Lots of good comments, thank you. Most have been along the lines of what I'd have expected.
It depends what war you're talking about yes? What I mean is WW2 was about fighting for our freedom, loss of life was inevitable for the sake of our freedom.
Well, we're talkin about the Iraq war. But your point is well taken that war (in general) has many faces that motivate it.
... Is fighting the Taliban worth it for the Pakistanis? Wouldn't there be less loss of life in the short term by just allowing them to subjugate the rural areas of the country?
Good question - it speaks to the core issue at hand here: Is war justified if we think that it might turn out well. I say "think" because (obviously), we can't *know* what the future holds. My point - and ultimate question - is: Even if we think we do know, is killing on such a large scale every justified preemptively? If so, we have to ethically admit that taking massive numbers of lives is "OK". I don't disagree with you here - your questions are well placed. This all speaks to "Does the means justify the [likely] ends?". I'm not sure it does except in clear cases of self-defense. Even then it can be iffy given 'perceived' threats.
Any society that can even remotely be called 'civilized' sees war as unfortunate and works to prevent civilian casualties to the maximum extent possible. Personally I think history will be very harsh to the instigators of the Iraq war.
I couldn't agree more
A nation's leadership is simply not allowed to start a war and then hope for the best, no more than an ordinary citizen is allowed to blow up a dam with the thought that "everything will somehow work out in the end." The Iraq War may indeed usher in an era of unexampled peace and prosperity to the Middle East. That still wouldn't make it justifiable.
This really summarizes my feelings on the subject. We couldn't have known the outcome, and since we weren't acting out of self-defense (recognizing a clear and present danger), it wasn't justified at all - regardless of how the future turns out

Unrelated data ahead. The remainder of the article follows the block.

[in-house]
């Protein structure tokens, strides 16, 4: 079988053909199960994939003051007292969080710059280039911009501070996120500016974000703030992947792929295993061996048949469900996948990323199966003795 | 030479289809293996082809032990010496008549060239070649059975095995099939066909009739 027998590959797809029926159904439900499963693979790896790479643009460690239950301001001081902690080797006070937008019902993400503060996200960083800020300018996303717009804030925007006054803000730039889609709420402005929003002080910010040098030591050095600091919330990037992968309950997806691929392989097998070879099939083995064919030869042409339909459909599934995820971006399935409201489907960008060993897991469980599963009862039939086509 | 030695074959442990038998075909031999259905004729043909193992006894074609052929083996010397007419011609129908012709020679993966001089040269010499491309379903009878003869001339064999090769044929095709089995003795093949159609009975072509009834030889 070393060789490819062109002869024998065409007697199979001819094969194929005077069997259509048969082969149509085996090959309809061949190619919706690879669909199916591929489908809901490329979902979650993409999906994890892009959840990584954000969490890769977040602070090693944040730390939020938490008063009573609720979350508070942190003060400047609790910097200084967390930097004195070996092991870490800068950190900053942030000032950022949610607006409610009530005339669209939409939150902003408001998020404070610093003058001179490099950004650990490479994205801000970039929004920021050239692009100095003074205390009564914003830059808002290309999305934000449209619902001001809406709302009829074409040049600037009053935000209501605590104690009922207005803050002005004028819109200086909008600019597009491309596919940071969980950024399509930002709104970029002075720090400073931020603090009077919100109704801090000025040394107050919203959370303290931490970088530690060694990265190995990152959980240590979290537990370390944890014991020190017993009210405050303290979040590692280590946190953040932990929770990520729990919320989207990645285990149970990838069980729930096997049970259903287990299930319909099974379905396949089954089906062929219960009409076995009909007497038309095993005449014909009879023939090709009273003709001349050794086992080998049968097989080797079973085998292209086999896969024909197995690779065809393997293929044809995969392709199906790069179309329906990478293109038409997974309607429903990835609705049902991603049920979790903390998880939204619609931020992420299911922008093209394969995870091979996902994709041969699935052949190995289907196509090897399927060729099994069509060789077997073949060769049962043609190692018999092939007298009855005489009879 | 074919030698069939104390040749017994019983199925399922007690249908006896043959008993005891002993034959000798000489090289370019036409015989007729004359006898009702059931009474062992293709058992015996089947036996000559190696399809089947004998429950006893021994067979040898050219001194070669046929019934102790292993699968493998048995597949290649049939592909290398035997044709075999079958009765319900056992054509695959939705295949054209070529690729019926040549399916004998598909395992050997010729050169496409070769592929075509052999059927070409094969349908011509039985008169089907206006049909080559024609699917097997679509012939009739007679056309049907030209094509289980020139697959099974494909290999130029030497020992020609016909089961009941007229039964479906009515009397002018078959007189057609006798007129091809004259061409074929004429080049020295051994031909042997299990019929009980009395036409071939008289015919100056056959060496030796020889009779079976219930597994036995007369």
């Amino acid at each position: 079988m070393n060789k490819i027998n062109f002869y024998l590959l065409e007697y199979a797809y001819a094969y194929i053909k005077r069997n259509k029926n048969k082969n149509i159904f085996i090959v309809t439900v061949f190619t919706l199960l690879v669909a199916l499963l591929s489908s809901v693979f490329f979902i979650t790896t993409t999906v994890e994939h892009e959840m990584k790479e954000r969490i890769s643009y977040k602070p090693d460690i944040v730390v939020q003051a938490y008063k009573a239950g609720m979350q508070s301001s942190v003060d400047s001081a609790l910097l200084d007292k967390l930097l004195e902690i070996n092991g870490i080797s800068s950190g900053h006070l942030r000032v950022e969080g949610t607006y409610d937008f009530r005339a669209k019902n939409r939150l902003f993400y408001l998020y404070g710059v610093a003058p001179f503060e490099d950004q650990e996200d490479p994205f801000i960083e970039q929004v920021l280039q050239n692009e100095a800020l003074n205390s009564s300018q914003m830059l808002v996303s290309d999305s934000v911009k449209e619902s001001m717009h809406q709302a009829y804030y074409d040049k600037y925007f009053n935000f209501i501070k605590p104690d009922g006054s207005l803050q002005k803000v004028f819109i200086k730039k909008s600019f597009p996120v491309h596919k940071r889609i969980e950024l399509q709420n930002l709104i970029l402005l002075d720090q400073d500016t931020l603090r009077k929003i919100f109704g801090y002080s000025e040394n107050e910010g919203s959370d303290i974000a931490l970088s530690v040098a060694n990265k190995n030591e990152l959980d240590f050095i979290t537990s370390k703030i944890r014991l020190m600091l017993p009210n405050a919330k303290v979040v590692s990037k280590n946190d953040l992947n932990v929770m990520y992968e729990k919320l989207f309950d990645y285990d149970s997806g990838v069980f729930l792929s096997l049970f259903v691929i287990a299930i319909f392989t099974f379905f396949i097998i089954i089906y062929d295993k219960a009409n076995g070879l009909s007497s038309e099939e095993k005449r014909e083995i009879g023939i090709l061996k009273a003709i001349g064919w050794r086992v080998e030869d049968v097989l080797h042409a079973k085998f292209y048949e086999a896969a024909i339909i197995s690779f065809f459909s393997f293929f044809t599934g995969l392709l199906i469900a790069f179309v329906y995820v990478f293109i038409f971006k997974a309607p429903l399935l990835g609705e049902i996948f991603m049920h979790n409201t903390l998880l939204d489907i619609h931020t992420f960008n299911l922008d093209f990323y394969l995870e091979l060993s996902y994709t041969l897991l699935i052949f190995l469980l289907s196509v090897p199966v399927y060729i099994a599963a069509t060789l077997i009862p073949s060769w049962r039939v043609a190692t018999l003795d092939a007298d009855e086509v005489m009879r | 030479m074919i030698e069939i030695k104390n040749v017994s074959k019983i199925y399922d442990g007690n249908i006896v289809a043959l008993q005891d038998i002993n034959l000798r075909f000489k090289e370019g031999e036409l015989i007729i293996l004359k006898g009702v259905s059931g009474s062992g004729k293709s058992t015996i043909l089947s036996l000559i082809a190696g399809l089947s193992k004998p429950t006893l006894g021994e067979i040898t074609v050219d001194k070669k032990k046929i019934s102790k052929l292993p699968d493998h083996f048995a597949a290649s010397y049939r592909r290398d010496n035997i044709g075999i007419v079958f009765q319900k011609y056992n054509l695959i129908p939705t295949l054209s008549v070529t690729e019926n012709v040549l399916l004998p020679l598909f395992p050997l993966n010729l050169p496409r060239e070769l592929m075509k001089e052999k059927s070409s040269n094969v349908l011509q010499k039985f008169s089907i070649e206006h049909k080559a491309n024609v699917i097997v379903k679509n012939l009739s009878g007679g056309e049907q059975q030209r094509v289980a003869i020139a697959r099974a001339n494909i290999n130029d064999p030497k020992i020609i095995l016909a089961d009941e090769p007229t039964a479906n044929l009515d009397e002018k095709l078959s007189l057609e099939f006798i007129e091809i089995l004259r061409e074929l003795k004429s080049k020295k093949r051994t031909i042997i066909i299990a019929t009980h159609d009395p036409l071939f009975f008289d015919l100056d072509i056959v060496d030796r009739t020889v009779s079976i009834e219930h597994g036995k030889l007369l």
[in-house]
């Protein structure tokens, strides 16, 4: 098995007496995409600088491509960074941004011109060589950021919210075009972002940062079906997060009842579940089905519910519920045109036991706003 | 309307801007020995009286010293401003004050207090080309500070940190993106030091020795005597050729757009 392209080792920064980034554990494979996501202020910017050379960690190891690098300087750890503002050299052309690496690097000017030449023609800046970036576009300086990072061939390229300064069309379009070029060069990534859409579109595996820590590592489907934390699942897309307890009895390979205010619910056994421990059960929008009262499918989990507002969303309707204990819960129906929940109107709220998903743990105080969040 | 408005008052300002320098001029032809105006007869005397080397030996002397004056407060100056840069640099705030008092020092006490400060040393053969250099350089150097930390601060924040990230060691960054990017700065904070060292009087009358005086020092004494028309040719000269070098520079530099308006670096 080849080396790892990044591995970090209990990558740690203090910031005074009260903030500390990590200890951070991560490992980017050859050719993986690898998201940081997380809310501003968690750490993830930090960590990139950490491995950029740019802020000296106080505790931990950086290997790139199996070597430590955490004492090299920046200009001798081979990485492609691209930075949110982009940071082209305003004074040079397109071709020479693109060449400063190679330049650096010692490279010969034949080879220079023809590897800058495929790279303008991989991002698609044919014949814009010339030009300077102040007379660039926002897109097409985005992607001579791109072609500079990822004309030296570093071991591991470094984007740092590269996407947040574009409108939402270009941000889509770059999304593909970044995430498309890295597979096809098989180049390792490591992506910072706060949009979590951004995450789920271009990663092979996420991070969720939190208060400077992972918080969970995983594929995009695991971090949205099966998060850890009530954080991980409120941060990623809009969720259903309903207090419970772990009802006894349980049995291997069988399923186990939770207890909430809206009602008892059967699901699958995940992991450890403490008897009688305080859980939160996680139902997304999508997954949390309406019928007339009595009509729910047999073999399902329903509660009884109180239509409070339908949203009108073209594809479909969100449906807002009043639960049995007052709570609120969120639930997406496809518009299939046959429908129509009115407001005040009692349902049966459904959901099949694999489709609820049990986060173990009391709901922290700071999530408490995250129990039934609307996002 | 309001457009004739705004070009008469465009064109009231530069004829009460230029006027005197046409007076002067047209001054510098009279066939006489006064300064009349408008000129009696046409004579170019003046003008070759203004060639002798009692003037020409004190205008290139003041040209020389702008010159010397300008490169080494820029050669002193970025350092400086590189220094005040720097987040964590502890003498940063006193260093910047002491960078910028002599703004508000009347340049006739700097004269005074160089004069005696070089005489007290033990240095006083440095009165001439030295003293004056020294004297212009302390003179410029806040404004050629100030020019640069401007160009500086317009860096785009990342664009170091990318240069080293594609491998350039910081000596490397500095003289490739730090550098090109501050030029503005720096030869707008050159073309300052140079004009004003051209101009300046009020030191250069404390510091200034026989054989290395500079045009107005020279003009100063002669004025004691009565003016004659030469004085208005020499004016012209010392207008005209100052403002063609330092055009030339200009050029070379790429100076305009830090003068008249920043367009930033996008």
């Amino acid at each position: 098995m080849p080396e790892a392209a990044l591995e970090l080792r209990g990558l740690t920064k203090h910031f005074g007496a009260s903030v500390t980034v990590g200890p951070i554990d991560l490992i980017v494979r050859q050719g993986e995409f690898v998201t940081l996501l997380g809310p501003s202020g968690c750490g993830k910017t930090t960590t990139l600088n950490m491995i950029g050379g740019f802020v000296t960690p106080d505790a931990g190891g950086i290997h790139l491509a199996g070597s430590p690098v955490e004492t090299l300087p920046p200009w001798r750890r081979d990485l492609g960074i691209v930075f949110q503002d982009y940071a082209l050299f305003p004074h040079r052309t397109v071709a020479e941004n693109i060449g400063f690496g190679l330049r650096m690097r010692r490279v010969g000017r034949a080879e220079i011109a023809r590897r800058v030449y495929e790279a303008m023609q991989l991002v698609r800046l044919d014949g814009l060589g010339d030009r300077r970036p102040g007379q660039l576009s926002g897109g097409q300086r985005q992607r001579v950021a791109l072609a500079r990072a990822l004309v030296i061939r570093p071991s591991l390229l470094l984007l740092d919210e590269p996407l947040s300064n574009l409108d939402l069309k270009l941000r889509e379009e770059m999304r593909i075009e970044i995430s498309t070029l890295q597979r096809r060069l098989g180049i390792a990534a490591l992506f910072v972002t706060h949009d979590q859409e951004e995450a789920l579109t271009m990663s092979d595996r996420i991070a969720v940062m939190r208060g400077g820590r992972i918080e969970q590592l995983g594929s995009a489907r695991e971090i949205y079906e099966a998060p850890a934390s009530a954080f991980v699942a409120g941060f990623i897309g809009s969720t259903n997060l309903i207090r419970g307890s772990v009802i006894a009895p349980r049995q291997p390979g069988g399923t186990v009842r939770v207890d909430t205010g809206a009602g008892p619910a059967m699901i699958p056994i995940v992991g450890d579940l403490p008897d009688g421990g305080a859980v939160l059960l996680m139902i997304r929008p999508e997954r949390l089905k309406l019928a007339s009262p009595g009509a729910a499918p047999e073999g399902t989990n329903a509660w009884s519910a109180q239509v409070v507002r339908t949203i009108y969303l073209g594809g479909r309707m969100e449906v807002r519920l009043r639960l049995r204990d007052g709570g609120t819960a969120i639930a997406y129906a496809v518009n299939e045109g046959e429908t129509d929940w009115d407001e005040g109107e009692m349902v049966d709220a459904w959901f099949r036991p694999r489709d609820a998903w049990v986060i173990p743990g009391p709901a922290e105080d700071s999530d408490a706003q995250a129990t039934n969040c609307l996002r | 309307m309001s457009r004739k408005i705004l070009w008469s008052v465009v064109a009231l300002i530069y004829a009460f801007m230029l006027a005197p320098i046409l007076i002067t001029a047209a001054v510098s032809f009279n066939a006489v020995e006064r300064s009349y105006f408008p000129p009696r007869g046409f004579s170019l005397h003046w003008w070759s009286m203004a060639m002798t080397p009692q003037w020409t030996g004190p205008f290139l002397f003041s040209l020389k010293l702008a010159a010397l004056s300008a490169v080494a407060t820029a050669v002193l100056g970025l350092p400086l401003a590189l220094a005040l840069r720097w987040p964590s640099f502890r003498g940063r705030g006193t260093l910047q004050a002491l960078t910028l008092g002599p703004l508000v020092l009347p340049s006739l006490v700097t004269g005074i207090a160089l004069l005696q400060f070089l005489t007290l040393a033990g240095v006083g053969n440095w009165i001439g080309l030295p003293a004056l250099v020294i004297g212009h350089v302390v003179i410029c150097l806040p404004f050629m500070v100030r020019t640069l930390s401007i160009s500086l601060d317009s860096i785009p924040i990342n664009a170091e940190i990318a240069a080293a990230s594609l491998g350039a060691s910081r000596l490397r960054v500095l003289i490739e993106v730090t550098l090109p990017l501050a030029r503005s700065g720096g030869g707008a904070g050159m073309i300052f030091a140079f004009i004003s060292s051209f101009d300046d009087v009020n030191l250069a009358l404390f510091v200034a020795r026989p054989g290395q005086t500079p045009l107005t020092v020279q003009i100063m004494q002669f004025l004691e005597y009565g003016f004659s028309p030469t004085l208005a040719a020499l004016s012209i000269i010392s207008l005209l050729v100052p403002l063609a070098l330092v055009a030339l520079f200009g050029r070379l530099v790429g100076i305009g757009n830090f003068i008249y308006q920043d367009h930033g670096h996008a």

Probably. Of course actions are often judged by their motives...
This, of course, is true. But only to an extent. I know this is probably good fodder for another thread, but motives - I believe - should only play a part in our judgments of something being ethical or not. If we are to stand in judgement of a person; motives should play a large part - for judging the action itself, the effects take the bigger slice. This roughly a generalization, but I think it usually holds true.
Iraq is a soverin nation which you just can't invade, without breaking and violating all the rules of war, for that Bush should have been deemed a criminal and worse, pulling his friendly nations to the war.
This is undeniable. Unless it is proven that an nation is a clear and present ("clear" as in incontrovertible and "present" as in immediate), we can't claim defense. And to my ethical set, defense is the only justification for warring (as I've said, though, even that can be iffy unless the circumstances support the defense claim).
...it seems to me that you need to define what is civilized, because by the criterion you use here, there never has been a human civilization.
Yes, it is a rather "broad" term - tending to mean just about whatever the speaker esteems as good, advanced, refined, etc. But I use it purposefully in this case; and, contextualizing it as a nation's attribute you've indeed taken it as intended. No, no civilization that goes to war - except under the most clear and undeniable threat to their existence - is what I'd call 'civilized'.
As perspective comes into view; That the war's real purpose was to seize resources, fatten both the military industrial complex (and industry in general) the loss of life becomes less justifiable. Add into this dank stew the timing that played off our pain
and need to strike out following 9/11 to gain support - and it becomes a horrid, despicable dishonor
we should all be ashamed of. I'm a veteran, and I know that those in uniform who went, suffered and died for this country did so with the best and most honorable intentions. I don't begrudge them; indeed! I think we should welcome them home with honest care and hefty resources in recognition of their sacrifice. Our nation's dishonor by waging this war is not their dishonor
; I want to be very clear on this. In their minds when their people called they stood and answered the call, as I've myself done. That many did so with reservations speaks more of their love of their people and home. I'm only sorry it was used for such a dastardly deed.
I started this thread wondering if anyone believed there was any future outcome that might have justified the pain and death it brought. The answer I'm seeing is "No, there isn't"